If the A615 Smart Monitor can reach the Internet with its own WiFi, or via your boat’s WiFi router, you can get real time weather, check e-mail, download more apps, watch Netflix, etc.…
What kind of field guides should you bring cruising? The question of on board references came from a reader recently. It’s a good one, and it made me think about how we flubbed it and didn’t have enough on board when we cut the docklines. Of course, everyone has different needs: some may not want any at all, and we probably skew above average. Here are the field guides that have earned their shelf space on Totem.
The National Audubon Society’s Guide to Marine Mammals of the World
has helped us ID animals from Puget Sound to Malaysia. From understanding the differences between oceanic dolphins and whales, to cataloging our identifications (we add a date and a note on the species information page) with successive sightings, this is one of the most frequently used guides on board.…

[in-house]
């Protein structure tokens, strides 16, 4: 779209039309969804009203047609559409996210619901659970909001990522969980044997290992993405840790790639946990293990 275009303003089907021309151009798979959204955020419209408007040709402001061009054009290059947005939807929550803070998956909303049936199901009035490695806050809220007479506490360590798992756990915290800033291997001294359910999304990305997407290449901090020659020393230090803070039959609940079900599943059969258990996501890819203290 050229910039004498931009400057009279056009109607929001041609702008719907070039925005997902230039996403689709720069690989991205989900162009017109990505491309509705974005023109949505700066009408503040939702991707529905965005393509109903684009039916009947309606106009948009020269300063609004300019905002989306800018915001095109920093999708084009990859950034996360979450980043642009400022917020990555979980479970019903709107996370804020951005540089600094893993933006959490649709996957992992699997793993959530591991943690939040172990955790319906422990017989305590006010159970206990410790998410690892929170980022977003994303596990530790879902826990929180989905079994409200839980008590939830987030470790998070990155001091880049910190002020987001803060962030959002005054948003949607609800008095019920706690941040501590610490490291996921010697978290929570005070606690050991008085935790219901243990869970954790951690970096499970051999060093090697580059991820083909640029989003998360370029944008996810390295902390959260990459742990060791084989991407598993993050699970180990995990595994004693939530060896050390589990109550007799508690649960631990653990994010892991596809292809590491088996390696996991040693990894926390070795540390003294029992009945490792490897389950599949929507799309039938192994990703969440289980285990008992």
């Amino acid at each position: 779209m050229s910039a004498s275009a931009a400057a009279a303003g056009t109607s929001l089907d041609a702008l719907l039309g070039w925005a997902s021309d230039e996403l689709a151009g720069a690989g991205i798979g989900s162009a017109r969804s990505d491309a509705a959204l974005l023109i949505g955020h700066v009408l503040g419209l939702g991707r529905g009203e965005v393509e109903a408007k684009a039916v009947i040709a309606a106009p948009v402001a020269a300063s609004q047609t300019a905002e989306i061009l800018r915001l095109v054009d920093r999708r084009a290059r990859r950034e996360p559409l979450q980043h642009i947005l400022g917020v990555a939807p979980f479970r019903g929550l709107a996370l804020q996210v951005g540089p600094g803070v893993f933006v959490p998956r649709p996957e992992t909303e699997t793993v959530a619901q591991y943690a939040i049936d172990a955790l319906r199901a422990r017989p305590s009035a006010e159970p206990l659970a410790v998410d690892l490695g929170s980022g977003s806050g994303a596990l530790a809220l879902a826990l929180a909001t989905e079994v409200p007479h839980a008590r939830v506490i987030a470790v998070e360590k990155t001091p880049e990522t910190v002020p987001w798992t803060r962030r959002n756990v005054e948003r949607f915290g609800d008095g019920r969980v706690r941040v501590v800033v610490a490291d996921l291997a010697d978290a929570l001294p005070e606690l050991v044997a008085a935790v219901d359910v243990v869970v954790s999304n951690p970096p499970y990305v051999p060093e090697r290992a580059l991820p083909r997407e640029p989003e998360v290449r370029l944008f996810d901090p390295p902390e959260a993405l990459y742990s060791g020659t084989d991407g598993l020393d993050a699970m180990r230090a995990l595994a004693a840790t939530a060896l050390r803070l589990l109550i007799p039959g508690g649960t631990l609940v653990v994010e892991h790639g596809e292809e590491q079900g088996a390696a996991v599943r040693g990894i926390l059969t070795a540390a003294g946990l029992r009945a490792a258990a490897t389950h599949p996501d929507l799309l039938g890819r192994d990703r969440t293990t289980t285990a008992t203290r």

This one was written by hand on November 18. This was my first chance to get it published on the blog…
Mia and my dad are sleeping. A rain squall just blew in from over the hills. I was sitting at the nav. table reading TIME magazine and sipping on my second glass of savignon blanc. I felt something itching on my calf. It took me two moments to realize it was drizzle. Rain!
It came down just enough to cause me to close the hatches and bring in the cushion cover we’d been drying on the lifelines. And my t-shirt.…
Celebrating Thanksgiving on Totem this week, we sat around the table to talk about all the things we’re grateful for. Earlier in the day, the children had each made a list to share- going around the table, there were many overlaps.
We’re all so thankful for our floating home. Totem might be cozy living, but it’s more than enough. It keeps the water out, and the love in.
I’m thankful that we’ve kept the spirit of our holidays. The cruising life lends itself to a more distilled, less commercial celebration.
That also makes me thankful I have yet to hear a Christmas carol this year.…
“So, what did you do at school today?”